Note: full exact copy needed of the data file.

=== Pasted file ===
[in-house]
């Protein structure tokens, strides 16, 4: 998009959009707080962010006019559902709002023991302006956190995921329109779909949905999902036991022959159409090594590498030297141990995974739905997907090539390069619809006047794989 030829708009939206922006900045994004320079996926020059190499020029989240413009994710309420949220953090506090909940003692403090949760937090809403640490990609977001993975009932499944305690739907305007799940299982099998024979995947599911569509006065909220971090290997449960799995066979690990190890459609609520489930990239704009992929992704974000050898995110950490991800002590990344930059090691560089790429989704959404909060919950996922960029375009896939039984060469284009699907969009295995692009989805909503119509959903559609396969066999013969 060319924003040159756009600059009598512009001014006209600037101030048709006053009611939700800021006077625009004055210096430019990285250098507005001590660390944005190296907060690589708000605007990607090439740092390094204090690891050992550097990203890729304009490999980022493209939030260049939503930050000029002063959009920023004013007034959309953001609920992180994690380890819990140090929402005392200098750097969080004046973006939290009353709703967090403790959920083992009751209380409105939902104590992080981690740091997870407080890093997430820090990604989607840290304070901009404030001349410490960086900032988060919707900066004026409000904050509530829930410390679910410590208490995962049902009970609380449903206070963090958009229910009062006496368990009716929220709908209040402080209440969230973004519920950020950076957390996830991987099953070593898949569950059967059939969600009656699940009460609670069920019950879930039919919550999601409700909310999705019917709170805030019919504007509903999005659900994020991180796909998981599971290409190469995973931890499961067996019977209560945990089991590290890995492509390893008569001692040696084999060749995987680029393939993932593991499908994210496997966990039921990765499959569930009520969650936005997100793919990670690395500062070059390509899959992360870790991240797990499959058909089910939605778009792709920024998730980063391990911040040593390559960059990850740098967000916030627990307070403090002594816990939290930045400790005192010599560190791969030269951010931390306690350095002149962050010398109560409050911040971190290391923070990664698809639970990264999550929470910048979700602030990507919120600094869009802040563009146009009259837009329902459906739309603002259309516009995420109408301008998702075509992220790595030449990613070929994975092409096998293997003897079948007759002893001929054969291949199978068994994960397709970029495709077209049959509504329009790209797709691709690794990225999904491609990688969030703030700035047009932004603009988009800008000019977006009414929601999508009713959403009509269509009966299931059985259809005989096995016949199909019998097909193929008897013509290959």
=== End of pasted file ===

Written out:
[in-house]
């Protein structure tokens, strides 16, 4: 998009959009707080962010006019559902709002023991302006956190995921329109779909949905999902036991022959159409090594590498030297141990995974739905997907090539390069619809006047794989 030829708009939206922006900045994004320079996926020059190499020029989240413009994710309420949220953090506090909940003692403090949760937090809403640490990609977001993975009932499944305690739907305007799940299982099998024979995947599911569509006065909220971090290997449960799995066979690990190890459609609520489930990239704009992929992704974000050898995110950490991800002590990344930059090691560089790429989704959404909060919950996922960029375009896939039984060469284009699907969009295995692009989805909503119509959903559609396969066999013969 060319924003040159756009600059009598512009001014006209600037101030048709006053009611939700800021006077625009004055210096430019990285250098507005001590660390944005190296907060690589708000605007990607090439740092390094204090690891050992550097990203890729304009490999980022493209939030260049939503930050000029002063959009920023004013007034959309953001609920992180994690380890819990140090929402005392200098750097969080004046973006939290009353709703967090403790959920083992009751209380409105939902104590992080981690740091997870407080890093997430820090990604989607840290304070901009404030001349410490960086900032988060919707900066004026409000904050509530829930410390679910410590208490995962049902009970609380449903206070963090958009229910009062006496368990009716929220709908209040402080209440969230973004519920950020950076957390996830991987099953070593898949569950059967059939969600009656699940009460609670069920019950879930039919919550999601409700909310999705019917709170805030019919504007509903999005659900994020991180796909998981599971290409190469995973931890499961067996019977209560945990089991590290890995492509390893008569001692040696084999060749995987680029393939993932593991499908994210496997966990039921990765499959569930009520969650936005997100793919990670690395500062070059390509899959992360870790991240797990499959058909089910939605778009792709920024998730980063391990911040040593390559960059990850740098967000916030627990307070403090002594816990939290930045400790005192010599560190791969030269951010931390306690350095002149962050010398109560409050911040971190290391923070990664698809639970990264999550929470910048979700602030990507919120600094869009802040563009146009009259837009329902459906739309603002259309516009995420109408301008998702075509992220790595030449990613070929994975092409096998293997003897079948007759002893001929054969291949199978068994994960397709970029495709077209049959509504329009790209797709691709690794990225999904491609990688969030703030700035047009932004603009988009800008000019977006009414929601999508009713959403009509269509009966299931059985259809005989096995016949199909019998097909193929008897013509290959």